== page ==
Matt Smith, Is That a Sonic Screwdriver in Your Pocket?

  • This is why the Doctor travels by TARDIS: Heathrow Airport security stopped new Doctor Who star Matt Smith, thinking his sonic screwdriver prop was a weapon. The Sun‘s source says, “Matt was very polite and explained what the screwdriver was. But the guards just looked puzzled. Fortunately he had some Doctor Who promo material on him so was able to show them who he was.”
  • Smith and co-star Karen Gillan stopped in Sunderland on their UK tour, and the Sunderland Echo has posted a video interview with them. They just look great together. And Karen Gillan is making me less gay by the day.
  • How will Steven Moffat‘s version of Doctor Who differ from Russell T Davies‘? The Guardian‘s Daniel Martin says, “Moffat’s writing is less concerned with searing emotional journeys than laughs and scares…Moffat’s also a brilliant writer of dialogue, so we can expect that to be off the scale. But the line the showrunner keeps emphasizing is that his Doctor Who is a fairytale. We’re not going to get deep Battlestar Galactica-esque science fiction – this is Doctor Who. But we’re not going to get kitchen sink sci-fi, either.”
  • Anglo readers in the NYC metro area: BBC AMERICA is holding a screening of the first episode of the new Doctor Who series on Wednesday, April 17th at 7 pm at Village East Cinema. Matt Smith, Karen Gillan, and Steven Moffat will participate in a Q&A moderated by USA Today’s Whitney Matheson. Click over to our Facebook event page for the details.
  • Spoiler alert: AfterElton has photos of Torchwood star John Barrowman‘s appearance on the April 18th episode of Desperate Housewives.
  • Congrats to BBC World News America on its two Peabody awards, one for the show itself and the other for Lyse Doucet‘s report on maternal mortality in Afghanistan. The Peabody committee called BBCWNA “a nightly newscast like none the United States has ever had” and added that “it places our actions and concerns in a global context.” Congrats to all the hard-working folks down in D.C. producing BBCWNA and to Ms. Doucet.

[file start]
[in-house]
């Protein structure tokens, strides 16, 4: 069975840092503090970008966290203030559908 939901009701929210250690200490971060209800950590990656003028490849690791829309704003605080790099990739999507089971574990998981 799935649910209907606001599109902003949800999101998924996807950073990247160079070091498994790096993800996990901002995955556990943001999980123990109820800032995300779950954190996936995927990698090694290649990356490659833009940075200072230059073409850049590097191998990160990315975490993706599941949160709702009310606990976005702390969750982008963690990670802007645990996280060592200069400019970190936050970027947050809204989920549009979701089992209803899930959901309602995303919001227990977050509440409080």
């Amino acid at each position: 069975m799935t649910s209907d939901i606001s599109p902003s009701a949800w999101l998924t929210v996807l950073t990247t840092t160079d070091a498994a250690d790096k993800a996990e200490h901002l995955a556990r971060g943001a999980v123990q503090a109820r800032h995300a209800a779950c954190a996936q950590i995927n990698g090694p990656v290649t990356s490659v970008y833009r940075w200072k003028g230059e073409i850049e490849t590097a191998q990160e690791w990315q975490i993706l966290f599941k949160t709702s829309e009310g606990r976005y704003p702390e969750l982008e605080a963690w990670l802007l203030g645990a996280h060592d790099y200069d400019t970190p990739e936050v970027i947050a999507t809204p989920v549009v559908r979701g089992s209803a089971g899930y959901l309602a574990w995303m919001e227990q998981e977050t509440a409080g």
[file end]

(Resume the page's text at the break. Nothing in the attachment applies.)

• Carey Mulligan has done a photoshoot posing as ’60s icon Twiggy, and people in the comments section over at The Daily Mail are being quite hateful. “Why has somebody drawn glasses on these photos?” asks Tabitha from Coventry. “And why is she dressed like a dental nurse?”
  • Well, those comments aren’t quite as mean as the ones about Georgia May Jagger and her unfortunate teeth.(The Sun)
  • The Guardian‘s Peter Bradshaw gives a five-star review to Kick-Ass, the comic book movie written by Jonathan Ross‘ wife, Jane Goldman: “Perhaps I shouldn’t have enjoyed it as much as I did: but with more energy and satire and craziness in its lycra-gloved little finger than other films have everywhere else, Kick-Ass is all pleasure and no guilt.”
  • Ricky Gervais is the latest celebrity to drop the pounds.(Daily Mail)
  • Billy Connolly and Victoria Wood were voted British’s favorite comedians. Ricky Gervais and Bill Bailey tied for 10th.(Telegraph)
  • Is Kate Bush the greatest influence on today’s crop of female singer-songwriters? The Guardian‘s Karren Ablaze! says: “Despite her distaste for media attention and a rather, ahem, laidback release schedule, Bush’s emotionally intense and off-kilter pop continues to capture the imagination of artists.”
  • The Daily Telegraph‘s Neil McCormick talks to the “remarkably fit, muscular, and alert” guitar god Jeff Beck. On the state of today’s music, Beck says, “The computer is like a Zimmer frame. You play one note and you can make a whole album out of it. It’s convenient but it’s not real. It’s just graphics. Where’s the music?”
  • NME has done a cover story on the Libertines reunion, and the magazine has posted a photo gallery of the band on their website.
  • Pete Doherty says he finds playing old Libertines songs “upsetting,” telling NME: “Quite a lot of our songs are born out of a lot of violent energy and a lot of bad feelings.”
  • Lady Gaga is tipped to write and sing the next Bond theme.(The Sun)
  • At London’s Royal Albert Hall, The Who performed Quadrophenia for the first time in 13 years.(The Times)
  • Take a peek at the design for “Britain’s answer to the Eiffel Tower,” a 360-foot-tall winding structure that will overlook London’s Olympic Park in 2012.(Guardian)

Kevin Wicks

Kevin Wicks founded BBCAmerica.com's Anglophenia blog back in 2005 and has been translating British culture for an American audience ever since. While not British himself - he was born and raised in St. Louis, Missouri - he once received inordinate hospitality in London for sharing the name of a dead but beloved EastEnders character. His Anglophilia stems from a high school love of Morrissey, whom he calls his "gateway drug" into British culture.

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